Egypt Independent

Farouk Hosni in the dock



Former Culture Minister Farouk Hosni is used to responding to the accusations made against him. Since his first day at the ministry, everyone put him in the dock. He has been accused of destroying Egyptian culture, insulting intellectuals and exploiting his position to market his own paintings, which his critics see as just “children’s scrawls.”

But these accusations do not bother the minister, who still considers the criticism as a proof of success; he loves the controversy surrounding his projects and works, because it increases its fame and success. So I was not surprised when I found he was holding a seminar in the salon of writer Ahsan Abdel Qoddous, which he titled “Farouk Hosni under attack”, where he called on the audience to bring accusations against him so that he could respond.

But the audience could not bring accusations against the minister. Eight years after leaving his post, which was the reason behind these accusations, those who are engaged in cultural work have realized his value, praising his achievements and projects; he has become a common factor in any talk about culture and archaeology.

The salon turned into a session of praise and support for the artist minister. The audience listened passionately to the stories of his great projects, such as the development of al-Moez Street, the National Museum of Egyptian Civilization in Fustat, and the Grand Egyptian Museum – all projects he launched or initiated.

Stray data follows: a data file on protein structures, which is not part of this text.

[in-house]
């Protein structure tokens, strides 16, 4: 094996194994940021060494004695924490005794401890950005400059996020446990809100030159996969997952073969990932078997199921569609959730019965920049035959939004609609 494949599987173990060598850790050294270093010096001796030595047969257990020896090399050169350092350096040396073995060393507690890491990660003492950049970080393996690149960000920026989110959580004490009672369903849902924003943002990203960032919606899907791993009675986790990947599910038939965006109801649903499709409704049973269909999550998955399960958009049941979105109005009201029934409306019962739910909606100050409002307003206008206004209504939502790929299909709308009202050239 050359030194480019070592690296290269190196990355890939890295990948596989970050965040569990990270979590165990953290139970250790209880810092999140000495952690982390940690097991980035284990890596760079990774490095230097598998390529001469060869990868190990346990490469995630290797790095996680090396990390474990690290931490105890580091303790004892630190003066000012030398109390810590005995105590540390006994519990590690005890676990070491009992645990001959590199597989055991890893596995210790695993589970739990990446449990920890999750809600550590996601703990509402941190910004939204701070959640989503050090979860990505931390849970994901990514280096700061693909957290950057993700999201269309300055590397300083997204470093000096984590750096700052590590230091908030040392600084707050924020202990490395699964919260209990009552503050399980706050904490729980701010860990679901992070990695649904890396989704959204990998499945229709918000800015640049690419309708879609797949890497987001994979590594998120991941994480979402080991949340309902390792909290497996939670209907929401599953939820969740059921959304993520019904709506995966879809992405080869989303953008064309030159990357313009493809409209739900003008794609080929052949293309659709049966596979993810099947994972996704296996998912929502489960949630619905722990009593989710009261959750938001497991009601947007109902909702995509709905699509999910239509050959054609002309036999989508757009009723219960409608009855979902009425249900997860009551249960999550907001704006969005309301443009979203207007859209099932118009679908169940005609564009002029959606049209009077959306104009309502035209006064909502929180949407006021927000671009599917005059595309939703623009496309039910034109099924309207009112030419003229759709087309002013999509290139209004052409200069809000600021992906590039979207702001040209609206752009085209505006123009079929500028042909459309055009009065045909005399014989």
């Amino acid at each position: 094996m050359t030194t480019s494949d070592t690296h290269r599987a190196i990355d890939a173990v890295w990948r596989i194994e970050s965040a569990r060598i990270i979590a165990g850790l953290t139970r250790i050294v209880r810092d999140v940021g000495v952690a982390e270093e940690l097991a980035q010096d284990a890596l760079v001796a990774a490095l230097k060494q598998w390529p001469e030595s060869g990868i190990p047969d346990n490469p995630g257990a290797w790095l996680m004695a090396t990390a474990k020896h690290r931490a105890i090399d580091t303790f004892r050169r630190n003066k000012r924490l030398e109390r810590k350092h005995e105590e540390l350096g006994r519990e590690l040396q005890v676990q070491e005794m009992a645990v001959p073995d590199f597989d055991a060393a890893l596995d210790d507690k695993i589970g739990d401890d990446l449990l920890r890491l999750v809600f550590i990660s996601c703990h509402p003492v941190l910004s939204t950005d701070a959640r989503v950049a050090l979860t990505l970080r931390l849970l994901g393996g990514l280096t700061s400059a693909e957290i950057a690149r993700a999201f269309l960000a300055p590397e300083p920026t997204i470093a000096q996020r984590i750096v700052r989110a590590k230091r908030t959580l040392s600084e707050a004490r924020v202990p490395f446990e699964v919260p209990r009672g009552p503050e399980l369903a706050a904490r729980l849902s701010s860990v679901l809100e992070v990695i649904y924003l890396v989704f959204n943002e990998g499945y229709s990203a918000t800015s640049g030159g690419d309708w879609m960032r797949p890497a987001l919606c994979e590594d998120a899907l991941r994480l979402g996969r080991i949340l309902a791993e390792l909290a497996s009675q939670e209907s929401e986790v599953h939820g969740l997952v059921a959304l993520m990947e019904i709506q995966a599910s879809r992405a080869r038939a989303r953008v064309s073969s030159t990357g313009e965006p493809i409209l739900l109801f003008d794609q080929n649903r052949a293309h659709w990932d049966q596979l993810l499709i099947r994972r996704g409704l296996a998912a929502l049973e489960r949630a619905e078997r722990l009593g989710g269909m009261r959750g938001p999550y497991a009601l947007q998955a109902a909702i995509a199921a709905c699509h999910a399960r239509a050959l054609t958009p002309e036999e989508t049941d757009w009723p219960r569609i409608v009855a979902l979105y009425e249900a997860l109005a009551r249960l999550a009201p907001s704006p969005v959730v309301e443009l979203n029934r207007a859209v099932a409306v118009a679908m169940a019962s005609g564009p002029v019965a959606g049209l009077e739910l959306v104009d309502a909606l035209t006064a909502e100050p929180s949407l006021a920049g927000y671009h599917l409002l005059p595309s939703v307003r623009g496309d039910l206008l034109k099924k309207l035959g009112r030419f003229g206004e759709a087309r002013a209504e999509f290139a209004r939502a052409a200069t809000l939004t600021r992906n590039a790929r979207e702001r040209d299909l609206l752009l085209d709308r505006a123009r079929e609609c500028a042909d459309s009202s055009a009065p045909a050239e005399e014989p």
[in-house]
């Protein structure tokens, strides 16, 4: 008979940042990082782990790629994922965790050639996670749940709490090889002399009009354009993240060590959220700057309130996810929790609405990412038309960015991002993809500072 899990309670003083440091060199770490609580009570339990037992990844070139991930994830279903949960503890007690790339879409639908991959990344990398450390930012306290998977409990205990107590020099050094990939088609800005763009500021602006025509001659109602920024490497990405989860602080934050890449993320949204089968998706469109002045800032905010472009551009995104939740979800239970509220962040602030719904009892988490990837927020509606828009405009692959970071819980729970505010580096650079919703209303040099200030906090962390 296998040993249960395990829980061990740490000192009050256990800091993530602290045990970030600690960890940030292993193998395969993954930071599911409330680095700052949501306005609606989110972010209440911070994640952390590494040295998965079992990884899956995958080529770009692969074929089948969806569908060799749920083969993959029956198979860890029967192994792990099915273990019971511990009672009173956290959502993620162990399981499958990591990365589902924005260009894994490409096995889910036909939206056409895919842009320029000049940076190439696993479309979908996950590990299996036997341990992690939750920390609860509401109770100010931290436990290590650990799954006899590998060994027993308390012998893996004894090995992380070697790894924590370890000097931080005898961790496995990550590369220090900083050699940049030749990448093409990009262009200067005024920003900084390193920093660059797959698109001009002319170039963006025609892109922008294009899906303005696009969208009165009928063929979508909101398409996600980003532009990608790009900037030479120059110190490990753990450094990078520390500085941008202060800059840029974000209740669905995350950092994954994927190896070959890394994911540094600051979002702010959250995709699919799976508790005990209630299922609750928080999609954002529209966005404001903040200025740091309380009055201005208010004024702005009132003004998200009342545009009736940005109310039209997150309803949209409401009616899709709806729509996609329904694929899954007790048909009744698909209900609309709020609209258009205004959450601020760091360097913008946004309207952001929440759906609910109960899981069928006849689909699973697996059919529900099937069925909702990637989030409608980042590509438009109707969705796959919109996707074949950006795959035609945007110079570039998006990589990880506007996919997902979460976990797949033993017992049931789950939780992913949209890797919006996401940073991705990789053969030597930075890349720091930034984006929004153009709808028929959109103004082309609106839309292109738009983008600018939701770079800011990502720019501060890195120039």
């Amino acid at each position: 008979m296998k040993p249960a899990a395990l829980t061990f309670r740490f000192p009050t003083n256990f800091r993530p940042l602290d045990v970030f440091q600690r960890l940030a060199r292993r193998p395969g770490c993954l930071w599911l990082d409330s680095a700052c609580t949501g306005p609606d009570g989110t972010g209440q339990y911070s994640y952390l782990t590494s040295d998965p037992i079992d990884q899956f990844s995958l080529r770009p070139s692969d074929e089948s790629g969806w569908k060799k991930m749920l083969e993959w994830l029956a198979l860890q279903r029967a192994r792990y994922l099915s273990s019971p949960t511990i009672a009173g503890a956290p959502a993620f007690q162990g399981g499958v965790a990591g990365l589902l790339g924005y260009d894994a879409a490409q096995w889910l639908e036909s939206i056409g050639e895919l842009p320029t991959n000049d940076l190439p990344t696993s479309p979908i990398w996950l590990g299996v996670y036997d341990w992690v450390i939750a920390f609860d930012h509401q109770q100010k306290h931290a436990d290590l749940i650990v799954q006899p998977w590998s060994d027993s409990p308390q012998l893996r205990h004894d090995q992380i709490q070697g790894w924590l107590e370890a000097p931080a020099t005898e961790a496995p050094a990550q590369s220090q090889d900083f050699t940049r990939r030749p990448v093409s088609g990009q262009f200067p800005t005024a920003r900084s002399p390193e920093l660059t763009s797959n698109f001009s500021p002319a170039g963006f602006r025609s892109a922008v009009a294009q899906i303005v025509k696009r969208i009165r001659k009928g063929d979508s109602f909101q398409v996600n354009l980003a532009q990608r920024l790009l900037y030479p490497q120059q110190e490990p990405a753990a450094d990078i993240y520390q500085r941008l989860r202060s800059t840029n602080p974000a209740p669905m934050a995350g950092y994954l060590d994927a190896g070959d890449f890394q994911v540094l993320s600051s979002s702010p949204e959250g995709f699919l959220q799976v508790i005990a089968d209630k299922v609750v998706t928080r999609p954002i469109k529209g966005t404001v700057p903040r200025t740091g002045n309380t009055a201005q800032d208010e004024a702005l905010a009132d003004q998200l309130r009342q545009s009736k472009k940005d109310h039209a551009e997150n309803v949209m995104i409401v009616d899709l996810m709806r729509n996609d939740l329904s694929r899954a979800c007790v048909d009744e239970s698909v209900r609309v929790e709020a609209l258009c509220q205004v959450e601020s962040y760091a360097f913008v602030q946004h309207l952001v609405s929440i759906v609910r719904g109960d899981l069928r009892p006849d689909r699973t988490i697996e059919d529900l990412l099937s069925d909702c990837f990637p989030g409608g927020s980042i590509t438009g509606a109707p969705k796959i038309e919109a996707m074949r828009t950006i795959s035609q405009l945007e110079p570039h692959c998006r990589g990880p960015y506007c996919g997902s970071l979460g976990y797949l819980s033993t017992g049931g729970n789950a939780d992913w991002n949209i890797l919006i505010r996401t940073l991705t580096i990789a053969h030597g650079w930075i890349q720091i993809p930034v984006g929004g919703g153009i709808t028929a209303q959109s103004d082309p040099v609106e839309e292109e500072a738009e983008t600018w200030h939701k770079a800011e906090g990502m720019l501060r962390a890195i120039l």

The audience asked for explanations about cases that were the subject of accusations against the minister, such as the fire at the Beni Suef theater and his story of being placed in the dock when he was a defendant in an illicit gains case, which he was then acquitted of after being proven innocent.

Farouk Hosni said, “I refused to flee outside Egypt, because I am confident in the justice of God, and I accepted to stand in the dock and with a satisfied mind.”

Instead of attacking Farouk Hosni, the audience criticized the officials who are currently engaged in cultural work. These officials didn’t even mention his name at the Ministry of Culture’s 60th anniversary celebration, despite the fact he had been in charge of the ministry for 24 years – nearly half its age.

Farouk Hosni also received a lot of questions about his artworks, especially as some see them as “scrawls”, which society may not understand.

But the controversial minister, who works to promote public taste, calmly replied, “Art is not required to come down to society’s level of understanding, but to elevate them and give them insights that contribute to the development of their imagination.”

The salon briefly summarized the years of attack against Farouk Hosni as minister and artist – the years during which he was under fire and in the dock, before his innocence was determined. His attackers move to the defense and his artistic “scrawls” become a source of admiration for the same audience who did not understand them before. Time, as Farouk Hosni once said, can refute any accusations.